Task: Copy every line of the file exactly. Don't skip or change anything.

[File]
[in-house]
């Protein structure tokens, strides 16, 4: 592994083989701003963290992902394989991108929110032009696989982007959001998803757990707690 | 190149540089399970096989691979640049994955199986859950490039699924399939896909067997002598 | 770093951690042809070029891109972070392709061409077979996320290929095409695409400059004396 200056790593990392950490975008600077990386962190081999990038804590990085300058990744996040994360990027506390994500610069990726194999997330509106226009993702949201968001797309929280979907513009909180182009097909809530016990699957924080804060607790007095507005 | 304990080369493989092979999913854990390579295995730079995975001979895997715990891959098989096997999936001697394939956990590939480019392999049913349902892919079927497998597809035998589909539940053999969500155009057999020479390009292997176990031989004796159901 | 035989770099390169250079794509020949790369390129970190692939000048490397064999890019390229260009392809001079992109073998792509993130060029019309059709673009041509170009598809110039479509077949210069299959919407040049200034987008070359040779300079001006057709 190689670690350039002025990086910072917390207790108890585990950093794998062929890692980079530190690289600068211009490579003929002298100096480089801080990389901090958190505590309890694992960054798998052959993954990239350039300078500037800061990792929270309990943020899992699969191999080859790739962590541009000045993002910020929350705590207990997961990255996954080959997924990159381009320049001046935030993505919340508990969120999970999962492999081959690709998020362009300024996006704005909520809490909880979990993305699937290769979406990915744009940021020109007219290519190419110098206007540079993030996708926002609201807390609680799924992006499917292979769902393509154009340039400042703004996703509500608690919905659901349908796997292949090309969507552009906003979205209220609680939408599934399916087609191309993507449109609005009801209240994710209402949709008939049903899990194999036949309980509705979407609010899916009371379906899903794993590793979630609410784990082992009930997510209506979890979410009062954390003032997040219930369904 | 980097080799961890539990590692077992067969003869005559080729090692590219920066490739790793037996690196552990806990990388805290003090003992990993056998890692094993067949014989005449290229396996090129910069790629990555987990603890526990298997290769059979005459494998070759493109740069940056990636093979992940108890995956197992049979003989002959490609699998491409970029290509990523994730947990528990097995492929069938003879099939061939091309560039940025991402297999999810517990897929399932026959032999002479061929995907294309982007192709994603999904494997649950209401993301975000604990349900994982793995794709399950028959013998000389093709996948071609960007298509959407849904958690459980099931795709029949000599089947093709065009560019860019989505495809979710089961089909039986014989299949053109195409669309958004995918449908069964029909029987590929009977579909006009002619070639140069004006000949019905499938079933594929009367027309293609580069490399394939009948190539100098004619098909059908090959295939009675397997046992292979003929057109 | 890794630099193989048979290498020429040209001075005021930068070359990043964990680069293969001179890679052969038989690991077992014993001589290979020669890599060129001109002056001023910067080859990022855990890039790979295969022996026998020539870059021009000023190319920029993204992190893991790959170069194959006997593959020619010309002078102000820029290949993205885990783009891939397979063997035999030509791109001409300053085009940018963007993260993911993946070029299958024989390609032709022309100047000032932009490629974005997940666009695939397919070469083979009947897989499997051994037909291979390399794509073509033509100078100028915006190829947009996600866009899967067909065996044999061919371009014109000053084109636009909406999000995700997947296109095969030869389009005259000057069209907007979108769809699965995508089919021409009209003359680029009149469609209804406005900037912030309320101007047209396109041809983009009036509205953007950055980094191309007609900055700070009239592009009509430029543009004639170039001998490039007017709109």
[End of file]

[in-house]
């Protein structure tokens, strides 16, 4: 592994083989701003963290992902394989991108929110032009696989982007959001998803757990707690 | 190149540089399970096989691979640049994955199986859950490039699924399939896909067997002598 | 770093951690042809070029891109972070392709061409077979996320290929095409695409400059004396 200056790593990392950490975008600077990386962190081999990038804590990085300058990744996040994360990027506390994500610069990726194999997330509106226009993702949201968001797309929280979907513009909180182009097909809530016990699957924080804060607790007095507005 | 304990080369493989092979999913854990390579295995730079995975001979895997715990891959098989096997999936001697394939956990590939480019392999049913349902892919079927497998597809035998589909539940053999969500155009057999020479390009292997176990031989004796159901 | 035989770099390169250079794509020949790369390129970190692939000048490397064999890019390229260009392809001079992109073998792509993130060029019309059709673009041509170009598809110039479509077949210069299959919407040049200034987008070359040779300079001006057709 190689670690350039002025990086910072917390207790108890585990950093794998062929890692980079530190690289600068211009490579003929002298100096480089801080990389901090958190505590309890694992960054798998052959993954990239350039300078500037800061990792929270309990943020899992699969191999080859790739962590541009000045993002910020929350705590207990997961990255996954080959997924990159381009320049001046935030993505919340508990969120999970999962492999081959690709998020362009300024996006704005909520809490909880979990993305699937290769979406990915744009940021020109007219290519190419110098206007540079993030996708926002609201807390609680799924992006499917292979769902393509154009340039400042703004996703509500608690919905659901349908796997292949090309969507552009906003979205209220609680939408599934399916087609191309993507449109609005009801209240994710209402949709008939049903899990194999036949309980509705979407609010899916009371379906899903794993590793979630609410784990082992009930997510209506979890979410009062954390003032997040219930369904 | 980097080799961890539990590692077992067969003869005559080729090692590219920066490739790793037996690196552990806990990388805290003090003992990993056998890692094993067949014989005449290229396996090129910069790629990555987990603890526990298997290769059979005459494998070759493109740069940056990636093979992940108890995956197992049979003989002959490609699998491409970029290509990523994730947990528990097995492929069938003879099939061939091309560039940025991402297999999810517990897929399932026959032999002479061929995907294309982007192709994603999904494997649950209401993301975000604990349900994982793995794709399950028959013998000389093709996948071609960007298509959407849904958690459980099931795709029949000599089947093709065009560019860019989505495809979710089961089909039986014989299949053109195409669309958004995918449908069964029909029987590929009977579909006009002619070639140069004006000949019905499938079933594929009367027309293609580069490399394939009948190539100098004619098909059908090959295939009675397997046992292979003929057109 | 890794630099193989048979290498020429040209001075005021930068070359990043964990680069293969001179890679052969038989690991077992014993001589290979020669890599060129001109002056001023910067080859990022855990890039790979295969022996026998020539870059021009000023190319920029993204992190893991790959170069194959006997593959020619010309002078102000820029290949993205885990783009891939397979063997035999030509791109001409300053085009940018963007993260993911993946070029299958024989390609032709022309100047000032932009490629974005997940666009695939397919070469083979009947897989499997051994037909291979390399794509073509033509100078100028915006190829947009996600866009899967067909065996044999061919371009014109000053084109636009909406999000995700997947296109095969030869389009005259000057069209907007979108769809699965995508089919021409009209003359680029009149469609209804406005900037912030309320101007047209396109041809983009009036509205953007950055980094191309007609900055700070009239592009009509430029543009004639170039001998490039007017709109």